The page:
Chris Tucker Minerals
Specializing in minerals from Montana

The North Home Mine

Following is a brief review of the North Home mine, the source of some of the finest North American vanadinite specimens.  A more in depth article is in progress.

    The North Home mine is located in the Radersburg mining district of Broadwater County, Montana.  The mine explores a flattened pipelike replacement ore body in highly uplifted Mississippian Madison limestone near igneous intrusives.  The early history of the mine is essentially unknown.  Originally located in 1881 the mine became a small but consistent producer of gold and silver.  By 1903 a $30.000 mill and several surface structures were in place.  Through the early part of the twentieth century the mine was operated by lessees.  In the  1930's minor mining and exploration took place.  In the 1950's the dumps were sorted and several thousand tons of ore was shipped. 

The North Home mine from the south.  The dumps are in the upper left portion of the picture.  Note the highly upturned limestone beds.


    The main underground workings consist of a 500ft single compartment shaft that varies from vertical to steeply inclined on the richest portion of the ore zone, locally this shaft is enlarged by stoping.  Levels had been established at short intervals to draw ore from the stopes by chutes. A single stope parallels this shaft from the surface to the bottom of the main shaft where ore mineralization ceases.  Several small vertical stopes are on offshoots form the main pipe.  A second shaft, the No. 2,  was cut on a narrow gossan filled pipe to a depth of 175 feet, on the 100 foot level a crosscut connects this shaft to the main shaft.  The No.2 shaft was mined extensively and is greatly enlarged by stoping, in places it was stoped from the 100 level to the surface.  A third shaft, the No. 3, is collared a few hundred feet from the No. 2 and did not encounter ore grade mineralization.  Elsewhere on the mine property there are several small pits and short adits, most of which did not get beyond daylight and none encountered ore.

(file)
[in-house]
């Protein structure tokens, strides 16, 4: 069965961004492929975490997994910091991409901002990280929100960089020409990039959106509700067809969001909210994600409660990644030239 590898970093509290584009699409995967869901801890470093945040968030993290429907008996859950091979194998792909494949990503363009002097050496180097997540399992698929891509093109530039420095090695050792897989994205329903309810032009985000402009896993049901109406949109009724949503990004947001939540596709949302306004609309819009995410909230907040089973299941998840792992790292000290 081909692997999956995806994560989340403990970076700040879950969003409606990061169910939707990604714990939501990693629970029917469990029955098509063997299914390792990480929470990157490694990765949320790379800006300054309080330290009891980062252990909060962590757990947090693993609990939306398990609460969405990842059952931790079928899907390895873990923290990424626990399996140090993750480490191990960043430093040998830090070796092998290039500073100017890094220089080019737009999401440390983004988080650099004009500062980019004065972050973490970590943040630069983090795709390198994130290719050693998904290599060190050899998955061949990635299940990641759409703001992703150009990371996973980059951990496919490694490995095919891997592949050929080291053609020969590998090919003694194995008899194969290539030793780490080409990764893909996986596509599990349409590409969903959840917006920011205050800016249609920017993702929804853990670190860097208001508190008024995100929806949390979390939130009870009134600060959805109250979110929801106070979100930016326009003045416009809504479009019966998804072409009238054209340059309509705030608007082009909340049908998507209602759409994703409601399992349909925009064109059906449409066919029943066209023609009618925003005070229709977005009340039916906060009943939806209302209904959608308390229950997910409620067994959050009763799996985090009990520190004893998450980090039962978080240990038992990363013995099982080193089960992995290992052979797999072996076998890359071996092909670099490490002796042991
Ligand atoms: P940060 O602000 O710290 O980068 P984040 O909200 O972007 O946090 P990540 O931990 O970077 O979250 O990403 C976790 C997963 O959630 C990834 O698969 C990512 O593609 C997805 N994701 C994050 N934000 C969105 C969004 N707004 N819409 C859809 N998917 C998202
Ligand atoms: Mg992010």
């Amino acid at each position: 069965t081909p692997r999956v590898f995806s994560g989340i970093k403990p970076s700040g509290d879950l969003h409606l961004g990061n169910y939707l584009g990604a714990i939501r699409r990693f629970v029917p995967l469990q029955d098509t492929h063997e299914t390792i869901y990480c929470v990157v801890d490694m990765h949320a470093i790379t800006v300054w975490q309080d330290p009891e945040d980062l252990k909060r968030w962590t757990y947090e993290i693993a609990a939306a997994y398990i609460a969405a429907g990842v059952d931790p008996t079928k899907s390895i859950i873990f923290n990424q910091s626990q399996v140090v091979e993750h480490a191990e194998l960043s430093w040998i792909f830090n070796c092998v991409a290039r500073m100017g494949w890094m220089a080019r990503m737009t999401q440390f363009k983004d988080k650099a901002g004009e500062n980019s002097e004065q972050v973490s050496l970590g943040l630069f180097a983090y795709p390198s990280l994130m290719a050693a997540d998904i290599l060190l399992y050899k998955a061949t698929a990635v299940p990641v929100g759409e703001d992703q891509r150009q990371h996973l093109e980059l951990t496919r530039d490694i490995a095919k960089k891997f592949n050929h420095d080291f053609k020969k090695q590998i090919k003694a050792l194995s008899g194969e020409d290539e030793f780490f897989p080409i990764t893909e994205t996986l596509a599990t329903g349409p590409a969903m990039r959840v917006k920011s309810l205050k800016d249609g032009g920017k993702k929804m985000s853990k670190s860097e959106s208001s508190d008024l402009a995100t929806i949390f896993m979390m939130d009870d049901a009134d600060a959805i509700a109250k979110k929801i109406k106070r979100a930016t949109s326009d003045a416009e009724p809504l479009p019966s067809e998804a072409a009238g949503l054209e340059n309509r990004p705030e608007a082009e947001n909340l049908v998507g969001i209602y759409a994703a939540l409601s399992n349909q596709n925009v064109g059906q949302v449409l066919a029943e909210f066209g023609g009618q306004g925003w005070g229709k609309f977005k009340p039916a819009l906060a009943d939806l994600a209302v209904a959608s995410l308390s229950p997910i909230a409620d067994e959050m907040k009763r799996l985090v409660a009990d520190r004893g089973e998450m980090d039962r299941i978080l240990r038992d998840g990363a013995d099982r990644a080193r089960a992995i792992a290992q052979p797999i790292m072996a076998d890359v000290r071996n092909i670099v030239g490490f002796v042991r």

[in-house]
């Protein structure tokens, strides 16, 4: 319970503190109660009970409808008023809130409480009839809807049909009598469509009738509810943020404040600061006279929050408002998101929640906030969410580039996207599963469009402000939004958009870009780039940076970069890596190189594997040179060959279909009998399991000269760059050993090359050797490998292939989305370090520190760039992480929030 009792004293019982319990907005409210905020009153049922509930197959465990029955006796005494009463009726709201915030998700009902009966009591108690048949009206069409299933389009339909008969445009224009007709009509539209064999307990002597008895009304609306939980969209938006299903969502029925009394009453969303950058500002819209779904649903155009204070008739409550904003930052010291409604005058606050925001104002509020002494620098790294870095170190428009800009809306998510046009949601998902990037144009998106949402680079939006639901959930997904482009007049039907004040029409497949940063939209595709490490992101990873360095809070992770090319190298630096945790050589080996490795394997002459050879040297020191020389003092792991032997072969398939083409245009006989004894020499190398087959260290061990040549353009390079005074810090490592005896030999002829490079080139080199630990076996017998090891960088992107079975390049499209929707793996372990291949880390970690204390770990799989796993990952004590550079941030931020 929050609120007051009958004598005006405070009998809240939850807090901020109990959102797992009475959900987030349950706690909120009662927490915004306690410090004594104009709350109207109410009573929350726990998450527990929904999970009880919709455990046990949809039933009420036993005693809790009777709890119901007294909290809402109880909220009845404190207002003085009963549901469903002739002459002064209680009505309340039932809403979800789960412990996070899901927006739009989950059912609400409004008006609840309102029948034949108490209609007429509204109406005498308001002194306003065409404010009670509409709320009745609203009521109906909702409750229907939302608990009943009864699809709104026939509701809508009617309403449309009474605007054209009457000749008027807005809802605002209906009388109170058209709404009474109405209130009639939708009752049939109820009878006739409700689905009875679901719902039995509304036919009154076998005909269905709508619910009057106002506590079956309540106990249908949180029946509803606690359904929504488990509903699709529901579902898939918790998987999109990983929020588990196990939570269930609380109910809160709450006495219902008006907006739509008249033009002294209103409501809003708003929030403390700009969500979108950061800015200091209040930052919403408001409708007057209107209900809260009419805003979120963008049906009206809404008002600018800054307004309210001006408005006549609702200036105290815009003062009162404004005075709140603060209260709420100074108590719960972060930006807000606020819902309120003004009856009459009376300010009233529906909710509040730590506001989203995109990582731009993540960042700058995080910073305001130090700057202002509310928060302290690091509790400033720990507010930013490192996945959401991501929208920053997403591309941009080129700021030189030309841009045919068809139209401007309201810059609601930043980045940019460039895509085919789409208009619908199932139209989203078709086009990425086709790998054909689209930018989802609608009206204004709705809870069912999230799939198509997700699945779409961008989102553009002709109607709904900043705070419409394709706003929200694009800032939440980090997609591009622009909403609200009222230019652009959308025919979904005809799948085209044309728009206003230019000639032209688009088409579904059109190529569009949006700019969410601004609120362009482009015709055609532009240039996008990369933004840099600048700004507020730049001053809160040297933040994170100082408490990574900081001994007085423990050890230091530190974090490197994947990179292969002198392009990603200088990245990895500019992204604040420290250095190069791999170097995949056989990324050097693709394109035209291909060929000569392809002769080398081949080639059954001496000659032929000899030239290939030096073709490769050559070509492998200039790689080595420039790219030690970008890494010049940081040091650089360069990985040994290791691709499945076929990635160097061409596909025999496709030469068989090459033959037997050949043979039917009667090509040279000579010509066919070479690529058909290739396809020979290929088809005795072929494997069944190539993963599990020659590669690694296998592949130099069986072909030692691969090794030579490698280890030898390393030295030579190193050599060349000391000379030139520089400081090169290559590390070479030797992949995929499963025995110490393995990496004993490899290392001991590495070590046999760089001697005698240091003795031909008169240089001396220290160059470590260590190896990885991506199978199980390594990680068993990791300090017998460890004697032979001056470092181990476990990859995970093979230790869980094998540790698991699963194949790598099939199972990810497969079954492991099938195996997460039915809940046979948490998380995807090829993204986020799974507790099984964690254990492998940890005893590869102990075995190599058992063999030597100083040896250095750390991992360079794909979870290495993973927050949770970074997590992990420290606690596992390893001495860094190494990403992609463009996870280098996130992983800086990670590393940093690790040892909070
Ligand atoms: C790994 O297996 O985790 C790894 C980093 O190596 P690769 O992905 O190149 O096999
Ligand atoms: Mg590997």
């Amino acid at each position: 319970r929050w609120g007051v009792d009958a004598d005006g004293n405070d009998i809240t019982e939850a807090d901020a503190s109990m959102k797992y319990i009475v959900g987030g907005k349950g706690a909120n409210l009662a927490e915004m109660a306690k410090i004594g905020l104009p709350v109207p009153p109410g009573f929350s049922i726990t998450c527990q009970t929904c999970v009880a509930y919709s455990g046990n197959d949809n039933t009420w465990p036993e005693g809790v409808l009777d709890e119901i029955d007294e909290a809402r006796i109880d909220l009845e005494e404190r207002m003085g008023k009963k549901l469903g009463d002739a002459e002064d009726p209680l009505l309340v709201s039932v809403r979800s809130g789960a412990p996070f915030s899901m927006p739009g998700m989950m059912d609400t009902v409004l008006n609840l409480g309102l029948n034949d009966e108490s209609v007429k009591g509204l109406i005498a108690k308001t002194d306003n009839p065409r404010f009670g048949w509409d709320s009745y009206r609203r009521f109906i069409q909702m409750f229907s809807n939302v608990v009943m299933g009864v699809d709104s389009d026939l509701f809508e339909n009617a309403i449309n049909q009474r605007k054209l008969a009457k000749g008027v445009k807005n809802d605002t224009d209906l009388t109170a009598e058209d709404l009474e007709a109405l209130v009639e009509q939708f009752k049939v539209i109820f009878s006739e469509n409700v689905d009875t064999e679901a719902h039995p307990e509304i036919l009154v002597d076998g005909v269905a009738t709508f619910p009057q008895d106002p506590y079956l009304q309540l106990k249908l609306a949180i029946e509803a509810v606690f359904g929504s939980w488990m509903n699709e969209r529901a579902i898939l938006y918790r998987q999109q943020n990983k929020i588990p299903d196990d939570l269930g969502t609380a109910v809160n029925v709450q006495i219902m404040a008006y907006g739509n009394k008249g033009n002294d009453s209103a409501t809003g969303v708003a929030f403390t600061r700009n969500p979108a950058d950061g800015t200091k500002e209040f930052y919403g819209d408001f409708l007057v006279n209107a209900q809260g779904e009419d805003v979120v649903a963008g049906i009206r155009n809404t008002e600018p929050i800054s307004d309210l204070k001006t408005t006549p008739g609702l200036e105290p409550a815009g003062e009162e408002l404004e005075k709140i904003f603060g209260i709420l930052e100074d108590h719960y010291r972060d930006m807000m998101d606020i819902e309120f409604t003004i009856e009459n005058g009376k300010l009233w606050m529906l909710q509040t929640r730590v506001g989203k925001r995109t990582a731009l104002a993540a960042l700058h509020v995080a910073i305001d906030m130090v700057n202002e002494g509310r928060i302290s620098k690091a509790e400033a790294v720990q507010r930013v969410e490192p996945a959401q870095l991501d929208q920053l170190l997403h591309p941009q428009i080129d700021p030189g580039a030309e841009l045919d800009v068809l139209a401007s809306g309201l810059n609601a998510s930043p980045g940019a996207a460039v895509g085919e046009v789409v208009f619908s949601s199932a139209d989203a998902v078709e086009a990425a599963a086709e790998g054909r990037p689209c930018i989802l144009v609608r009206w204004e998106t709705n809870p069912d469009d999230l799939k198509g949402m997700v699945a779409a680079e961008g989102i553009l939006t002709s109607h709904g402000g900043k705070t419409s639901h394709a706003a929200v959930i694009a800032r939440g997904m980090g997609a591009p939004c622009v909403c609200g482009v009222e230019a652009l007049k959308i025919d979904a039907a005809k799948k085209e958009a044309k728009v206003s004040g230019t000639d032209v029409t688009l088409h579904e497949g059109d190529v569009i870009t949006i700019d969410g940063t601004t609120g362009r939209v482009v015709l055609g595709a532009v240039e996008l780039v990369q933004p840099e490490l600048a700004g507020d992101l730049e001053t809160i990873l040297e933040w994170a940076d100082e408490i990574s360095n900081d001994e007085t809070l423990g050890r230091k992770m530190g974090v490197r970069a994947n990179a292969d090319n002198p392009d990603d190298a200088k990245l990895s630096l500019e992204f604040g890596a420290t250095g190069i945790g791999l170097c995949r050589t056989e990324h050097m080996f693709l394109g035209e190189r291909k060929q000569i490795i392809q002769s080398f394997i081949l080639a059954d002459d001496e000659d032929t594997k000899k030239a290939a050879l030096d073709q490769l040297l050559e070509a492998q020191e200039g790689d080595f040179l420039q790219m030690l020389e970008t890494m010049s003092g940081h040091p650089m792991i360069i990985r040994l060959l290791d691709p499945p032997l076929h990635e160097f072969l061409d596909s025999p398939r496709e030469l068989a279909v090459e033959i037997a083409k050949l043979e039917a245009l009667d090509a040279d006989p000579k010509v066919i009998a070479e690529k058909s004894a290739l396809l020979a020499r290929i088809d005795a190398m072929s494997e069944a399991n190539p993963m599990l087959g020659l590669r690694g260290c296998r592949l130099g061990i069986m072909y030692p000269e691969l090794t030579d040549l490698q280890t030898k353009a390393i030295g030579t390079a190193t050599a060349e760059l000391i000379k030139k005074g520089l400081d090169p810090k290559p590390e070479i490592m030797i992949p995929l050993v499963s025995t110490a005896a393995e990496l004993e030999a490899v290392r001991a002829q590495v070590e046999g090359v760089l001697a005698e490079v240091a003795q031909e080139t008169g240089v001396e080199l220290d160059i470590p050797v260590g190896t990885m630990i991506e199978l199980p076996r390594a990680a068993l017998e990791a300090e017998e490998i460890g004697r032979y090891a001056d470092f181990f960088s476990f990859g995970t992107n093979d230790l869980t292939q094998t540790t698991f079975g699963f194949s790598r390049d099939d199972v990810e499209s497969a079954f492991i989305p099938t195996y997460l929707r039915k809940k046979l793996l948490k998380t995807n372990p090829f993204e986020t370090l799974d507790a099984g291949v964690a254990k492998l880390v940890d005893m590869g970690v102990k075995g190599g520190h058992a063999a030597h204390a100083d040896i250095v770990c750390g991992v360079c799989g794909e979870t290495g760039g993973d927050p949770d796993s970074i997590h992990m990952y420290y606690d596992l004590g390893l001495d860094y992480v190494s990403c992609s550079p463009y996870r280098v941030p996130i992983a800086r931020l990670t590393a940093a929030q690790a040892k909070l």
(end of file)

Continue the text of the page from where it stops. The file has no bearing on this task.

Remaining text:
The mine from the east.  The large cone in the mine dump is a partially collapsed stope.  The main shaft lies just beyond the cone.  The No.2 shaft lies behind and to the right of the main dump.  The No. 3 shaft is barely visible towards the right edge of the photo.


Looking down the main shaft.  The light rope is used for lowering supplies and raising specimens.

Here is a view looking up the main shaft from the 200 level.

              The No. 2 shaft.  The shaft has been extensively stoped and is in poor condition but contains some of the finest wulfenite from the mine.

 The No. 3 shaft.  The mineralization of this shaft was not sufficient to mine, but some nice cerussite and chlorargyrite specimens have come from it's depths.

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